Office of the British Film Commissioner moves from the UKFC to Film London tomorrow as part of restructuring; advisory board to have about 20 members.

Veteran producer Iain Smith has been tapped to head the new British Film Commmission Advisory Board at Film London.

The move comes as the office of the British Film Commissioner moves into Film London as of tomorrow (as part of the DCMS plan post-UK Film Council).

Film London chief executive Adrian Wootton told Screen that Smith was ideal to lead the board: “Iain has the respect right across the board, right across the industry. He’s been there, seen it, done it. As a producer and line producer he has worked on and brought in films to the UK. He understands everything about the infrastructure of the UK film industry. And also he has an incredible dedication to public service.”

Smith, a Glasgow-born graduate of the London Film School (where he is now a patron), has worked on films ranging from Chariots of Fire and Local Hero to Cold Mountain and The A-Team. He also currently serves as chair of the Skillset Film Skills Council and chair of the UK Film Industry Training Board, is on the advisory board of the Edinburgh Skillset Screen and Media Academy, and is a director of the Children’s Film and Television Foundation.

Culture Minister Ed Vaizey had announced in late November that inward investment activities would move to Film London (that news came as Vaizey unveiled the blueprint for the BFI to take over most of the former activities of the UKFC). “We’re delighted to be able to promote and work on inward investment for the whole of the UK,” Wootton noted. “We’re excited to support and work with the British Film Commission office. As Film London, we’ve always worked closely with the studios and with locations, so it’s logical for us to extend that remit.”

Wootton noted that it was favourable to inherit the inward investment duties at a time when business is booming. In 2010, inward investment generated almost £1bn, up 15% from 2009. “It’s great to be taking on this responsibility at a time that you’re building on success. We’ve got a stable tax credit and a supportive government that wants the film industry to succeed.”

Iain Smith told Screen that inward investment could now move to the next level: “Most people in the business know what Britain does and how we work, and what castles they can shoot in and so forth. What we need to do now is that more sophisticated process of winning productions that might otherwise go to Eastern European or Canada.”

Specifics about the future of the British Film Commision at Film London will be decided in coming weeks, after the first board meeting scheduled for April 11.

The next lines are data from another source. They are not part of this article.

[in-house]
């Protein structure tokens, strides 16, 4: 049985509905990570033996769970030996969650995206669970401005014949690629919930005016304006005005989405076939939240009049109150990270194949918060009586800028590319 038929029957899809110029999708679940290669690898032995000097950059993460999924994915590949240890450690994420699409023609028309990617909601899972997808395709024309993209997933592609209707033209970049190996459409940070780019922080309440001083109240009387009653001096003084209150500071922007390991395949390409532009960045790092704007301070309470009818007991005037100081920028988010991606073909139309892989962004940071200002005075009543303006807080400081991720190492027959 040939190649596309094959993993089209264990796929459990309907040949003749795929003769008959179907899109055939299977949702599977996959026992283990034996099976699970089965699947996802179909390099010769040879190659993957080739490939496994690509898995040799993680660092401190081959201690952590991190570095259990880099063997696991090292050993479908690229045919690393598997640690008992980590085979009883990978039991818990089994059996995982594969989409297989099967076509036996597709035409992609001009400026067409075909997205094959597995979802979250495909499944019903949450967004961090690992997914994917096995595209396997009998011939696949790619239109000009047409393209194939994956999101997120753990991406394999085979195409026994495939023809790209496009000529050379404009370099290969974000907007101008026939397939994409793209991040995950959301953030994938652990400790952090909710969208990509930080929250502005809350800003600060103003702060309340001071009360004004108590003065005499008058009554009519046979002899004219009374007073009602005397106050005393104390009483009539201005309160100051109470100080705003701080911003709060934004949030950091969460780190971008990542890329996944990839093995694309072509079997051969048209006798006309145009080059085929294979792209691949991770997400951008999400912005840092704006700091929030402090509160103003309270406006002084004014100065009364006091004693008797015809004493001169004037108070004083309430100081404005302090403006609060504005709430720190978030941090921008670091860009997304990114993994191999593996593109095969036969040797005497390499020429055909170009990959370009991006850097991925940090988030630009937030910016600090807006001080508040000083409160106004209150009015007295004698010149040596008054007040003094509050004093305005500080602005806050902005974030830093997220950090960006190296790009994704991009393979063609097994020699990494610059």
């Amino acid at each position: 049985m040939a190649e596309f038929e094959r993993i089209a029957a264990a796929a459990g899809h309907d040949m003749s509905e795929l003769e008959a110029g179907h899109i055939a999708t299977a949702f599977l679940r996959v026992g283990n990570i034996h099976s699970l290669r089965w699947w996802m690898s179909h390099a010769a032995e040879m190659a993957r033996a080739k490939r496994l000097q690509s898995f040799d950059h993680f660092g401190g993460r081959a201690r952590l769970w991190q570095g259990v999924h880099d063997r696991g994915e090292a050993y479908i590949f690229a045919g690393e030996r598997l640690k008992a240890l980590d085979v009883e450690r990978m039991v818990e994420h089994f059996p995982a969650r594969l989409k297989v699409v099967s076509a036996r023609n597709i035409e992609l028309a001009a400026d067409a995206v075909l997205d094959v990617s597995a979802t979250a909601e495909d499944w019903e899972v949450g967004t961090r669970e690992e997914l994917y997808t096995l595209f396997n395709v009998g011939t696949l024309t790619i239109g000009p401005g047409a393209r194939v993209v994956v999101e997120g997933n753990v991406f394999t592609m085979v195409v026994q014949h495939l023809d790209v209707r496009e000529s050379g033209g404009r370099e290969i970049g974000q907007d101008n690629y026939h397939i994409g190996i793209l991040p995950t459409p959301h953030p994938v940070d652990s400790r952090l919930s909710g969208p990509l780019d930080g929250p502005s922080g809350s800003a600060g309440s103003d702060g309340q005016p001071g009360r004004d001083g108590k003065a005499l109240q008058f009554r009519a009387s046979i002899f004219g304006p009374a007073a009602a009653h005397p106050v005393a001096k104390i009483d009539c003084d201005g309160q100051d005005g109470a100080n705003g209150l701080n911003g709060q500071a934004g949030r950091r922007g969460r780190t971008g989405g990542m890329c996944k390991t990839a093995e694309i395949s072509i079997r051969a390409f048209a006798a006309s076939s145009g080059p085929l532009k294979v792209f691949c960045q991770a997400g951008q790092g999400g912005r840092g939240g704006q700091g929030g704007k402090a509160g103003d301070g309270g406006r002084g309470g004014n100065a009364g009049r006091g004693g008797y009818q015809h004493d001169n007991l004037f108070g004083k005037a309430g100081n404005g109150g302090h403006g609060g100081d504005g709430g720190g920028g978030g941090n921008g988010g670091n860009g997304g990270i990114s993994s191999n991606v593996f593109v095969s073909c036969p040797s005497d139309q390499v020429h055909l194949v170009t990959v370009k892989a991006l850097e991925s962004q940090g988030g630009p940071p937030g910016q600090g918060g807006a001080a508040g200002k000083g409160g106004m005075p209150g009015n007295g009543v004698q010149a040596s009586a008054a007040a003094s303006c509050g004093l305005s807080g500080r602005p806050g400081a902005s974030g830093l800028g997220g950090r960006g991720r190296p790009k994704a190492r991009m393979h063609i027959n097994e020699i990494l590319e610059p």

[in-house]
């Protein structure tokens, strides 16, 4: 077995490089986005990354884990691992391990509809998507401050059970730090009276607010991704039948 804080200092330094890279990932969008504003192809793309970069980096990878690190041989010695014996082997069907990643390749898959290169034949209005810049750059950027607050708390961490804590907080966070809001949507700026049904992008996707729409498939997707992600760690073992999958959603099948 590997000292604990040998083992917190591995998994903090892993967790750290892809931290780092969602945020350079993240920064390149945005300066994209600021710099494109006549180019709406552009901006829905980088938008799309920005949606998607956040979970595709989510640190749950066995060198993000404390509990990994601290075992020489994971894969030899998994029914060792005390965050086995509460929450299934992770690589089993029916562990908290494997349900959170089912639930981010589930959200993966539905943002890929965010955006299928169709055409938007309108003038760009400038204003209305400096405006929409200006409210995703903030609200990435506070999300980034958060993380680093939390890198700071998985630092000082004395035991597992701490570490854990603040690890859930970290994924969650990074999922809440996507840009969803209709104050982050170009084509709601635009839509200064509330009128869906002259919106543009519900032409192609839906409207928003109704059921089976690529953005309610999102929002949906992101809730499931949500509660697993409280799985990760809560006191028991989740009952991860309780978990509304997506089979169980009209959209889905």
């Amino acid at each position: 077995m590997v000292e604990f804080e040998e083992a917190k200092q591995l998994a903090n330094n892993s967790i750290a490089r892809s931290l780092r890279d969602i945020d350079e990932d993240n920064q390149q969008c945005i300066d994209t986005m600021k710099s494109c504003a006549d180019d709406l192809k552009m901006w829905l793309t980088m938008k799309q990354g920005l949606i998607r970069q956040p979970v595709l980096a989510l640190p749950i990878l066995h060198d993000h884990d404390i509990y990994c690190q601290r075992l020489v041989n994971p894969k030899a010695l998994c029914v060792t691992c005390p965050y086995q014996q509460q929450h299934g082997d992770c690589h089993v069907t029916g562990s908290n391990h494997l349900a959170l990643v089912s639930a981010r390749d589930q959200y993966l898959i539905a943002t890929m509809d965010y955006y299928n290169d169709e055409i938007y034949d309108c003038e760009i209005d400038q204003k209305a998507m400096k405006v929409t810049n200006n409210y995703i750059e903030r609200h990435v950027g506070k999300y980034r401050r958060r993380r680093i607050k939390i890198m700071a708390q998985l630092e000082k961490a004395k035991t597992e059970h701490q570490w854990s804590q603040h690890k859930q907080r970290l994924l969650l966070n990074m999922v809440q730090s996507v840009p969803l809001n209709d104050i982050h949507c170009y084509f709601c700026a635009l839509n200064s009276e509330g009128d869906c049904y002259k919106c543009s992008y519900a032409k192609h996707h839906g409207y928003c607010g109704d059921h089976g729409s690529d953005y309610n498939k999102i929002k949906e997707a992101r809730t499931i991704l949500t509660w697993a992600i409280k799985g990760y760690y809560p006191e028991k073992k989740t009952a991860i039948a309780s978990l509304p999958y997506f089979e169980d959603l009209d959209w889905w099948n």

For instance, the future role of the British Film Commissioner, the post currently occupied by Colin Brown, will be up for discussion. “At this moment in time, we’re still working things through. Colin Brown is transferring over on April 1 and working with us on the transition,” Wootton said.

Smith added: “How we operate, do we operate in the same way, do we change things? That is all up for discussion,” he said. “We have an office in Los Angeles and an office here, and clearly with quite savage budget cuts something will change, and we want to make sure that it’s as effective as possible.”

Wootton confirmed that for now the two-person office in Los Angeles would remain intact, led by Andy Weltman. Obviously Hollywood relationships are key, he said: “The studios want a seamless transition and that’s what we’re giving them. We’re not throwing the baby out with the bathwater.”

There are expected to be about 20 organisations represented on the BFC board, which will include BFI director Amanda Nevill, Film London chair David Parfitt, the national screen agencies of Northern Ireland, Scotland and Wales; the English regions via Creative England chair John Newbigin; UK Screen Association, the Production Guild, producers group Pact CEO John McVay, the Federation of Entertainment Unions as well as businesses such as Warner Bros and Pinewood Studios. “It will be a real cross section of major public agencies and the key industry players,” Wootton said. “I think it’s an incredibly powerful and influential group of people. They all have inward investment on the forefront of their minds.”

Smith said that the industry participation was crucial. “We’re very anxious that the industry is decently represented in all its forms. It’s very, very important that the industry group hears the opinions of what should be done and shouldn’t be done, and to contribute to that discussion.”

The BFC department is separate to the rest of Film London but will still report into Wootton as chief executive. “Considering how important a responsibility this is, I’m going to be spending a lot of time on it,” he said. “I’m very concerned to make sure that inward investment carries on to the UK.”

(See more with Smith here.)